Unfortunately, we’ve all been there at one time or another. You’re typing away on that all-important presentation/essay/spreadsheet and * pffft *. If you’re a Mac user, you see an old school Mac with little x’s for eyes or, better yet, a bomb. There’s also what I call Mac’s spinning beach ball of death. PC users get a warning about a system error and the advice to backup. But how can you back up when your computer won’t budge from the warning screen? Any way you slice it your computer’s hard drive has just had a big ol’ slice of disk failure pie.
When is the last time you backed up your work? Not just the one document that preceded the disk failure, but any of your stuff? For most of us, the answer is, oh, 1993. You know there’s a floppy in a drawer somewhere. Alas, that’s just not good enough, particularly when so many of us live virtually. In addition to your important documents, think of the bookmarks in your web browser and all the music you’ve uploaded from your CD collection or downloaded. Gone, daddy, gone.
Save yourself a lot of heartache and recrimination. Rather than beat yourself up, back up your stuff now. In this day and age, there are many options, but the best two are an external hard drive or online storage. Backing up is like flossing: it must be done or you will have someone looking disapprovingly at you for not taking charge of your own well-being.
Option 1: The External Hard Drive
What is it?
An external hard drive connects to your computer usually via a USB port or firewire. It’s non-volatile because a hard drive doesn’t need to be powered to retain the data stored on it. A power surge shouldn’t harm it. If you back up regularly, and your computer crashes, all your data should still be retained on the hard drive.
There are other ways to store data, but none of them give you the size, permanence or speed of a hard drive. Floppy disks and 3.5 disks have gone the way of the dodo bird, as have the drives to read them. If you’ve stored anything on disks, you might as well bin ‘em. Or, if you’re feeling particularly green and crafty, make a bag out of them.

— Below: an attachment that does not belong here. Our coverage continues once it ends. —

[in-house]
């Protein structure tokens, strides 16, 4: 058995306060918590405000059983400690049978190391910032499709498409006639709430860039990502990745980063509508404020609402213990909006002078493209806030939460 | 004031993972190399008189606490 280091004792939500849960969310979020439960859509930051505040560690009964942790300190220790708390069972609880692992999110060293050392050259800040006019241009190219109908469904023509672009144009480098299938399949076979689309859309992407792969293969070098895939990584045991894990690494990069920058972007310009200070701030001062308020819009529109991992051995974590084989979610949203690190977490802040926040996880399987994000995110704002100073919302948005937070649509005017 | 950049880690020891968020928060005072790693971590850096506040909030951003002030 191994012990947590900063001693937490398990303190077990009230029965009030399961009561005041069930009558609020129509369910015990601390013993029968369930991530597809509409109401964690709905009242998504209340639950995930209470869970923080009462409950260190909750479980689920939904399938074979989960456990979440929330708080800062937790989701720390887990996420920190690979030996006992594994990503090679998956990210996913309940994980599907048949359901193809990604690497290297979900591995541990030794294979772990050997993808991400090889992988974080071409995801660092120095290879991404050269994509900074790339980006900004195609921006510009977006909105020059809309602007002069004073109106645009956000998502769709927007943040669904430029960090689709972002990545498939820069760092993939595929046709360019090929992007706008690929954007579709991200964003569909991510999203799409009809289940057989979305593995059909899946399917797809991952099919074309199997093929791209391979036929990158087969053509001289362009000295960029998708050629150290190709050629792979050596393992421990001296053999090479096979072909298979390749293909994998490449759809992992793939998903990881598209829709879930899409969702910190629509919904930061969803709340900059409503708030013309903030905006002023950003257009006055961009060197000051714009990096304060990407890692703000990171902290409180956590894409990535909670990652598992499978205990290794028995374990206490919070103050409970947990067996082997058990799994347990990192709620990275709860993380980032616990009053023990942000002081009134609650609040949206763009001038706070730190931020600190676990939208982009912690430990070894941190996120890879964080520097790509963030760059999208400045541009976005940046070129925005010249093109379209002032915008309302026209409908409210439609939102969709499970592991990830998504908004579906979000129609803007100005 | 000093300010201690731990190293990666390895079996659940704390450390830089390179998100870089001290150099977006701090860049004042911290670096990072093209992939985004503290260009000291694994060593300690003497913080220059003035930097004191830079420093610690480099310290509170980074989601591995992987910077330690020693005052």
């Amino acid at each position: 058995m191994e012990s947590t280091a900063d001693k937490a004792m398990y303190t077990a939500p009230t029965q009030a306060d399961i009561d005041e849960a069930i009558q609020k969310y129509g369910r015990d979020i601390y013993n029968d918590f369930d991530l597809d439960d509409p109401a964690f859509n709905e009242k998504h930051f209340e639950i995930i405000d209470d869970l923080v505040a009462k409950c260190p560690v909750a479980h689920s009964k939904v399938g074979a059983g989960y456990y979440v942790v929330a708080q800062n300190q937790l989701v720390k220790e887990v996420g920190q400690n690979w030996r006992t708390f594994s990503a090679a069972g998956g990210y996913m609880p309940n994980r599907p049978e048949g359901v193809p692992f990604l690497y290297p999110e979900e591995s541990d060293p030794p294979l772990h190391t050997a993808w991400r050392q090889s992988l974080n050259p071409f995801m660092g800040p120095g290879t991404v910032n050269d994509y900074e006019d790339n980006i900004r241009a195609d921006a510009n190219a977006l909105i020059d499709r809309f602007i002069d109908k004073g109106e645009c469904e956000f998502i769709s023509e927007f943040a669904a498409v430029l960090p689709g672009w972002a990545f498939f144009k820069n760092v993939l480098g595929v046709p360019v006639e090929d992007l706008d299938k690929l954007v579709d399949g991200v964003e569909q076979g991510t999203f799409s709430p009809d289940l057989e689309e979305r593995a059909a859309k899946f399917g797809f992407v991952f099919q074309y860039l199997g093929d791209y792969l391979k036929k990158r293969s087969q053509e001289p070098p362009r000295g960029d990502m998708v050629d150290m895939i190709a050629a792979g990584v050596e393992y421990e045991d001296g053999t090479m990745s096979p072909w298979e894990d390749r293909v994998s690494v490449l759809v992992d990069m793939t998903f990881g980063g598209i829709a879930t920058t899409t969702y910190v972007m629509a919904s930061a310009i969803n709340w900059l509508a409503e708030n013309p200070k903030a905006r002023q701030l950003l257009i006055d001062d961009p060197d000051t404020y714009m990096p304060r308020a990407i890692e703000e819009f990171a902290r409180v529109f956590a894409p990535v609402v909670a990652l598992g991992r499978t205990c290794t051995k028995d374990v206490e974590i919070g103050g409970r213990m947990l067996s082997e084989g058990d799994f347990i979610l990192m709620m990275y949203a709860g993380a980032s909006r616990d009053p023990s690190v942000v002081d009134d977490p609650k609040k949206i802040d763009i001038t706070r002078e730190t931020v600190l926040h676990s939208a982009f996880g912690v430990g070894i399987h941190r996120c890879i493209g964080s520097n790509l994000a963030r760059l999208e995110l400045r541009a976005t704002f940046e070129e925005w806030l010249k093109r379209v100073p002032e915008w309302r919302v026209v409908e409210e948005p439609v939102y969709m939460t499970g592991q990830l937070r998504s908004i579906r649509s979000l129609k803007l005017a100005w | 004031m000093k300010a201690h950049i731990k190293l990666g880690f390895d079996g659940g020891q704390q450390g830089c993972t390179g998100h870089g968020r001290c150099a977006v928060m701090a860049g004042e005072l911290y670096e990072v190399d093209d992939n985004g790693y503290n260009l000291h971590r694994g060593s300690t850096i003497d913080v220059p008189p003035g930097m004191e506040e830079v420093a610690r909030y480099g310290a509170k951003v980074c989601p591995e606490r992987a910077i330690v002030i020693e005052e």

You could back up to CDs, but as is the case with most storage media no one knows how long they will actually last. Also, to back up all your music, for example, you’d need countless CDs unless you compress the data. The average CD holds about 700MB of data. Hard drives on the other hand start at 20GB and go up to 1000GB - mucho data.
Just to give you a rough idea of the value for money, I have about 4488 songs and podcasts in iTunes. Were I to back up my library as tracks that I could listen to on a CD player, I would need around 300 CDs. If I backed up that same library as data, I’d need around 30 discs. But with a 40GB hard drive I could back up all my songs - plus 20gigs more triviata - on one drive.
What’ll it cost me?
LaCie makes an 80GB hard drive that sells for around £80. I bought a 20GB LaCie two years ago for about the same price. Bitter? Not really - that’s just the way technology goes. Innovation = cheaper prices.
If you’re hurting for cash, there are cheaper, non-volatile options such as a USB drive (aka “jump drive,” “flash drive”), but these only have about 128MB to 4GB of memory. That’s enough to shift documents between work/school/Internet cafe and home, but that’s about it. Yet, like hard drives, the more memory manufacturers are able to supply, the cheaper the lower memory products become. You can buy USB drives with 128MB for as low as £3.99 and pay well into the £400s for 4GB. But why do that when you can get a hard drive with 400GB for £89.99?
The good bits:
• Usually, the hard drive will come with software that facilitates the backing up process, but there are lots of free programmes available. I use iBackup (this is different to the online storage service IBackup, which I’ll discuss in a moment). In addition to digging the twee little icon of a raincoat, iBackup suited my particular needs for, well, free stuff.
• You get the peace of mind that your documents, music, TV shows, films, audiobooks, holiday photographs, online bills, the Next Great Novel/Screenplay, address book, etc. are safe and sound.
• Even if you forget to back up regularly, you’ll have at least one version of your data to fall back on.
• If you luck into a new computer, transferring everything from one to the other will be a simple matter of dragging and dropping files from your external drive to your new computer’s hard drive.
• You won’t be like Carrie Bradshaw and lose the entire archive of your columns when your computer crashes and be a big ol’ bizzatch to your hot boyfriend Aidan. Backing up saves relationships.
The not-so-good bits:
• You need to keep your hard drive separate from your computer - ideally a separate location entirely. That means periodically bringing the hard drive between locations to backup. After all, what’s the point of backing up if both your computer and hard drive are damaged by the same catastrophe because they were in the same place? That said, the back-up itself is most important, so if you do that and decide the keep the hard drive with your computer, you’re still ahead of the game.